Another bestseller and potential prize-winner for you: enter A Thousand Ships. Longlisted for the Women’s Prize for Fiction, this title follows in the much-loved footsteps of books such as Madeline Miller’s Circe and Colm Toibin’s House of Names by taking the fabled Greek legend of the Trojan War and narrating its fallout from the viewpoint of the many women who endured it and suffered because of it.
“Men’s deaths are epic, women’s deaths are tragic: is that it?… Heroes don’t become heroes without carnage, and carnage has both causes and consequences. And those don’t begin and end on a battlefield.”
So, rather than Achilles, Hector and Agamemnon, Natalie invites the reader to bear witness to women’s sorrow by, instead, listening to the words of the likes of Penelope, Hecuba, Cassandra, the fabled Helen of Troy… even The Furies.
To quote Natalie’s Calliope: “I have sung of the forgotten, the ignored, the untold. I have picked up the old stories and I have shaken them until the hidden women appear in plain sight.”
With so many writers now re-examining and subverting Greek myths, the question inevitably rises of where this one fits in. How does it compare? What does it bring to the party that is different?
Well, humour is one thing it most definitely brings. Of course, the drama is here but Natalie Haynes benefits from being able to invest in a myriad of characters so she has the opportunity to platform the pain with the likes of Iphigenia and Electra, the daughters of Agamemnon, but also to raise the spirits via the gallows humour and acerbic wit of Penelope, the long-suffering wife of Odysseus.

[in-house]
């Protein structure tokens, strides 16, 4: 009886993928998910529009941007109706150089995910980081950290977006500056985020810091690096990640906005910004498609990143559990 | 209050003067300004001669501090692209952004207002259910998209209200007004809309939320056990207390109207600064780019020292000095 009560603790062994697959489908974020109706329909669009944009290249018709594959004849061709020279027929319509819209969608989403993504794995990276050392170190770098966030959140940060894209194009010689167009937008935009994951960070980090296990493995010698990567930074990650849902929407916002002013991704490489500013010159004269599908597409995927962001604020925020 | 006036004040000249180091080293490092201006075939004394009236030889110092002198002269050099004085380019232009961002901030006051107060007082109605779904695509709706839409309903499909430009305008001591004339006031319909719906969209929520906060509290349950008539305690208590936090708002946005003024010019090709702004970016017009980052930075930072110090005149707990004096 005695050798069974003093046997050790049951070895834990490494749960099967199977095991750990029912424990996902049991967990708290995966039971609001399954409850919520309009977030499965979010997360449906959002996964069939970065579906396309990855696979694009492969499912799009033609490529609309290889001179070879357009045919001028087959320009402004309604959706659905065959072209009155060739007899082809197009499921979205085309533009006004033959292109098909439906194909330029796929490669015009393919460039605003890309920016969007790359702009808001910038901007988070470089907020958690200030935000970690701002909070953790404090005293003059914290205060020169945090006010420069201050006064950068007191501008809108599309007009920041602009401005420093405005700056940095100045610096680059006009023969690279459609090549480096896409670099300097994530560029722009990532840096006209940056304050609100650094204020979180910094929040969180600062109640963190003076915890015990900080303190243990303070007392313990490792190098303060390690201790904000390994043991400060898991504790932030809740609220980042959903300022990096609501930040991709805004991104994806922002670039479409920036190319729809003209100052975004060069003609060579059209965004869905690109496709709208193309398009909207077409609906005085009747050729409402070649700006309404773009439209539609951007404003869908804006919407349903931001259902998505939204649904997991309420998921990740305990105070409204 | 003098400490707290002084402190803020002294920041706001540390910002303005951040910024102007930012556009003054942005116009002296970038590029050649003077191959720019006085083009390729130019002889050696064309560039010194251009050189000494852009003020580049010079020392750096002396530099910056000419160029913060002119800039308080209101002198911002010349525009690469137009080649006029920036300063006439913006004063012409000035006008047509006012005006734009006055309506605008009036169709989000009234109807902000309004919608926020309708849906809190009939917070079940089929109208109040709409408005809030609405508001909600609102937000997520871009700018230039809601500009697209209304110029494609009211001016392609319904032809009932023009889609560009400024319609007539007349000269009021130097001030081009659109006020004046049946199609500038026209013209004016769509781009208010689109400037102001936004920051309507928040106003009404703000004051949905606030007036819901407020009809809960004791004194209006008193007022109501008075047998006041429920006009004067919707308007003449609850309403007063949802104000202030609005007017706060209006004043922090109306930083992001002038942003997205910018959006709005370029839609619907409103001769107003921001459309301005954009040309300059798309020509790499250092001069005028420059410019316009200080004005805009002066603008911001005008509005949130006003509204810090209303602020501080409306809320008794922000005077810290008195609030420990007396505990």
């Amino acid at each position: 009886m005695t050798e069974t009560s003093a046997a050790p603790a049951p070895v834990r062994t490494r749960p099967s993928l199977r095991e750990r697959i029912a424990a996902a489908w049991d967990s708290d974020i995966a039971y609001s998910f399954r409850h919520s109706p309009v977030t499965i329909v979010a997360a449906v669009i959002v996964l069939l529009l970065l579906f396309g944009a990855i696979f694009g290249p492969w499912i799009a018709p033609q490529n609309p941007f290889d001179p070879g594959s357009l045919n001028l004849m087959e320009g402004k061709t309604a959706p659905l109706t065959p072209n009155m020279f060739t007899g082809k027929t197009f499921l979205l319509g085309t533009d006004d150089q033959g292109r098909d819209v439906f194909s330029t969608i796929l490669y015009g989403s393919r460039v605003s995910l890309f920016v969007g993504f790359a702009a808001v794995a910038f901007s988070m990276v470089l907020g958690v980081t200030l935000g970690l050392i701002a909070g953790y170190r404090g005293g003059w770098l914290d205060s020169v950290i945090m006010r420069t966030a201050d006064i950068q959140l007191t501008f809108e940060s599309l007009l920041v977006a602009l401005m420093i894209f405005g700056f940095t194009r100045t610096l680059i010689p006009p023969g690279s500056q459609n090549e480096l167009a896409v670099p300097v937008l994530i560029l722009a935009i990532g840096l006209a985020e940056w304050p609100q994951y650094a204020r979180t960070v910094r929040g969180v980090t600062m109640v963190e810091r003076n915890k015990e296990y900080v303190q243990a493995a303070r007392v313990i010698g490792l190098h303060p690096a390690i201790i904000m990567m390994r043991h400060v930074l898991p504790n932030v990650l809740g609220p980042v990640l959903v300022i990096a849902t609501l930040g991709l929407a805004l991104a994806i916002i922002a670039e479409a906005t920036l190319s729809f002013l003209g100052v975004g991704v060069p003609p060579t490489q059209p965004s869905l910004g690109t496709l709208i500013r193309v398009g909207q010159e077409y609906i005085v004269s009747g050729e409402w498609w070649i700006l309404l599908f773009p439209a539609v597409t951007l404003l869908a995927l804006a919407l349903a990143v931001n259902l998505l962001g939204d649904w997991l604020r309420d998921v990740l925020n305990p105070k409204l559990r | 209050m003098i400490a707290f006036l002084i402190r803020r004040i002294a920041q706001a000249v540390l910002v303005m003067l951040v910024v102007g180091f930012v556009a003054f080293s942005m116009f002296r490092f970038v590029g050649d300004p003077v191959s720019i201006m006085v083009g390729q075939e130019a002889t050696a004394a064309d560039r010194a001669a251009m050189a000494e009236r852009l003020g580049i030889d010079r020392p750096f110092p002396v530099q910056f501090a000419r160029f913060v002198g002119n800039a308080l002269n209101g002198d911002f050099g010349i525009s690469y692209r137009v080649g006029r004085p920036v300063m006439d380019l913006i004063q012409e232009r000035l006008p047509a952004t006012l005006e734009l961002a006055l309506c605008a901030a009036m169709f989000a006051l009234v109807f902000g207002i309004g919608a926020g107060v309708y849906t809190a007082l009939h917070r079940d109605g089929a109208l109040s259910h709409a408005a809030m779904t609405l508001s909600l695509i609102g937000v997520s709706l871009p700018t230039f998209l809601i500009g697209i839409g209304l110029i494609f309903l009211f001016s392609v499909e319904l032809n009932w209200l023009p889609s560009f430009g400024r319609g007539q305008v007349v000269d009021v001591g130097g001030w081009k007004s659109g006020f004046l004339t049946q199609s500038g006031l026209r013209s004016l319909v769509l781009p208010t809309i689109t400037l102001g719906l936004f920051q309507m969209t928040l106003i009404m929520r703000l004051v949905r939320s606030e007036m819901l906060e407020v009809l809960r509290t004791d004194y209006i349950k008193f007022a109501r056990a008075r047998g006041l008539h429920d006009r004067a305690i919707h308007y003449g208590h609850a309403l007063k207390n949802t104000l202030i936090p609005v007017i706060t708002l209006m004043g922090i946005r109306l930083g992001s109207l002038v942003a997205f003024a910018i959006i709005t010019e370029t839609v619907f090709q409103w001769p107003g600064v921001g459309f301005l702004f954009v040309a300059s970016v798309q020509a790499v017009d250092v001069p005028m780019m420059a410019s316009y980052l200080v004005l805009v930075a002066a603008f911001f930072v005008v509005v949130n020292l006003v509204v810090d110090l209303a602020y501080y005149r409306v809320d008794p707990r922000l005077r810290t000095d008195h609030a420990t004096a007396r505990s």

Not only did the Trojan War last a decade but the great Greek General, Odysseus, took many more years to come home as he went off on subsequent adventures with gods and monsters. And all of Penelope’s pent up fury at Odysseus’s selfishness manifests itself in a series of quite brilliant letters that pop up throughout the book:
“You met a monster. You met a witch. Cannibals broke your ships. A whirlpool ate your friends…. The dog is fine by the way. Getting older, but aren’t we all?”
But, of course, where breadth is gained, depth is lost. I would have loved a whole book on Cassandra and her visions, or Hecabe’s revenge, or Andromache new life after Hector is killed. Instead, though, we get only snatches, epic lines such as, “Because the Spartan king had lost his queen, a hundred queens lost their kings,” but little more. Snippets of misery and revenge rather than women’s lives presented as epic on their own.
Perhaps that is the point that Natalie is making – that women are denied the stuff of legend simply because of the curse of their sex – but not much here rights that wrong. I loved reading this but, in truth, we are still told about the adventures of men only via women rather than other men. As a result, for me, A Thousand Ships doesn’t quite reach the heights of Circe or House of Names, which were able to truly pivot the Greek myths to revolve around women, rather than solely bear witness to the lives of men, and talk about those same men, but from another viewpoint.
Nevertheless, I really did enjoy reading this book immensely and I would recommend it wholeheartedly.